Fortnite Is Everything And Everywhere
Trying to be everything for everyone has made Fortnite hard to put down and hard to be against
“It’s everywhere I go.” The last time I could safely say this about a game was with Minecraft and even at the time, it meant an entirely different thing. A teenager finding his way through the internet at the time, what I meant was that everyone with a PC and a Youtube channel was broadcasting themselves playing the game. People made successful careers off of the back of that game, folks like CaptainSparklez, Seananners, or even TheSyndicateProject, all dudes you associate with the original vanguard of content creation online. Just like Minecraft before it, Fortnite is making waves, though the intentionality behind it all may point to an end we’re less than satisfied with. At least I am.
Fortnite is the definition of Too Much™. When I went to visit a friend and watch E3 together, we decided to play some to wind down the night. Between his Xbox and his Switch, we had two ways to play, yet there were three of us. One of us remembered the mobile version, downloaded that and before long, we had a three man squad rolling out. Even earlier that night, from his balcony, I watched the baseball game being played below and could make out the form of a small boy doing the orange justice dance, a dance that wasn’t supposed to make it into the game and went from an inside joke to a global sensation. The ubiquity of the property is preposterous and in a manner reminiscent of the last viral game, Pokemon Go, affords some semblance of universal appeal and unity between people. The thing is though, everyone is doing Fortnite all the time.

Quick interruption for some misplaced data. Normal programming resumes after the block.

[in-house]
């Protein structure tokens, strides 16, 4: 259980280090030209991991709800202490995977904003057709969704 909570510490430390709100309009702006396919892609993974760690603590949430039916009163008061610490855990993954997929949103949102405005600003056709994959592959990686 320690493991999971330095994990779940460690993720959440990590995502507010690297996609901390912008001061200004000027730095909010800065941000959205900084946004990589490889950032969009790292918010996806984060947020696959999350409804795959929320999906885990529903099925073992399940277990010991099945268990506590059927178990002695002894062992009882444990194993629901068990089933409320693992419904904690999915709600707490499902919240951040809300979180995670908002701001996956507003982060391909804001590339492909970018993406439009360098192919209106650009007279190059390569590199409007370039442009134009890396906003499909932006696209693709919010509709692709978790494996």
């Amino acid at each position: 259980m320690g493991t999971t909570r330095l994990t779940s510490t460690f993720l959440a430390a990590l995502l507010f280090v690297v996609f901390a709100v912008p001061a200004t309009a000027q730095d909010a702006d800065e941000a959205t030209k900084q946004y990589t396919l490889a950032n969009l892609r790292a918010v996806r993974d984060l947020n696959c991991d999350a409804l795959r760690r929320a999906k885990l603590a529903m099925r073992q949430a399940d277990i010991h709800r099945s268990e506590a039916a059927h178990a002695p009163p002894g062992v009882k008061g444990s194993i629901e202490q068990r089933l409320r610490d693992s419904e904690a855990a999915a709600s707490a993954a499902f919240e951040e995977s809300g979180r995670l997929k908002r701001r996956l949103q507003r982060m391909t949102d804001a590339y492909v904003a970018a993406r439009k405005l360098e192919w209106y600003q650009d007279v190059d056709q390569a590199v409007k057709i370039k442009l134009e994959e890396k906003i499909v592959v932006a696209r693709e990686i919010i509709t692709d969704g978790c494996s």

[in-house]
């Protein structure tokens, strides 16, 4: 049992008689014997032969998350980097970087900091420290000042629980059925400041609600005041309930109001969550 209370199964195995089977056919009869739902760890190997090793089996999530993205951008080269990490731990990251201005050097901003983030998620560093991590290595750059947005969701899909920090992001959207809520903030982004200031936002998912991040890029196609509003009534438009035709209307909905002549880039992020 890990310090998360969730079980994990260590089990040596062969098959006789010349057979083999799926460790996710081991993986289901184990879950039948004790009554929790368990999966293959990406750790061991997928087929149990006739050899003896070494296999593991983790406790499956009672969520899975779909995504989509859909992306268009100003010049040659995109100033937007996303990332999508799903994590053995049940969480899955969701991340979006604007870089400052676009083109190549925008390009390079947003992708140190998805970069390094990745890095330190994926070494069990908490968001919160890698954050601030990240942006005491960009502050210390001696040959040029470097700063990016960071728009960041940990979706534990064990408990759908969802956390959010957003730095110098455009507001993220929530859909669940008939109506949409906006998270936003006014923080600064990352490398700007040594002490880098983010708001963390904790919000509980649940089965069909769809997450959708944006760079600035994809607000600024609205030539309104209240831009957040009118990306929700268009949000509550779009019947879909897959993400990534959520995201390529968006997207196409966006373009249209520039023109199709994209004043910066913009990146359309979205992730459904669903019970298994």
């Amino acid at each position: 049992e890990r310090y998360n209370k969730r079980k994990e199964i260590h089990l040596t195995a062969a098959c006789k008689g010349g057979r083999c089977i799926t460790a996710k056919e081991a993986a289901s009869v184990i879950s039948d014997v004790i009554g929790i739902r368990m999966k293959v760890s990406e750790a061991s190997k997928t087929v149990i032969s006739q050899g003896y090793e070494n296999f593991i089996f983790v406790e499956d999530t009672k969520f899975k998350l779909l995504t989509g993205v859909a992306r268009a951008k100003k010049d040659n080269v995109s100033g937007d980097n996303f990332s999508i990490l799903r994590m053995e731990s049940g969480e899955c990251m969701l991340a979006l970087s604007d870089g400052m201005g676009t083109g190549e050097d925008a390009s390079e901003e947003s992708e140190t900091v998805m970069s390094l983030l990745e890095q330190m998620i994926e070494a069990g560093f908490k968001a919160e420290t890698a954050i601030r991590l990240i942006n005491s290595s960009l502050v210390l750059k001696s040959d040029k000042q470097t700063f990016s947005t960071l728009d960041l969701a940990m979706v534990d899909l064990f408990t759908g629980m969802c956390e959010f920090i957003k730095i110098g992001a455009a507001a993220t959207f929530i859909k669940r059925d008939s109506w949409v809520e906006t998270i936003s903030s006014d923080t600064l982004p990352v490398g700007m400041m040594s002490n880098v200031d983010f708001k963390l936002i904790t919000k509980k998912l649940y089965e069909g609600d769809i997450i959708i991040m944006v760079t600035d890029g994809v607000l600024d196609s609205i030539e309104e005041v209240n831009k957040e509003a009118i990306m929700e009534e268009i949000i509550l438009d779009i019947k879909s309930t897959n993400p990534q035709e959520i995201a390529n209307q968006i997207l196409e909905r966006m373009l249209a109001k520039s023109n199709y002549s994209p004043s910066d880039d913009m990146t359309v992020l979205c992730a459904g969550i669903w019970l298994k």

All over my feeds that aren’t Instagram at this point, all I see is people playing the game. Its introduction to the Switch audience has specifically brought about a fervor I hadn’t seen on my timeline ever for anything. On the fringes of this, I see the excitement for other releases but the numbers speak for themselves: everyone is playing Fortnite and not much of anything else. And because everyone’s playing it, everyone’s consuming it too.
While there’s nothing inherently malicious about everyone playing Fortnite, here’s where it takes a darker turn. The people who do make a living in this industry are forced to engage with Fortnite or ostensibly be left on the curb. Go virtually anywhere on Twitch that isn’t playing Fortnite or League of Legends and has a high viewership and you’ll see three things:
- Viewership lower than even the top 30 people playing Fortnite.
- Viewers asking why the streamer isn’t playing Fortnite.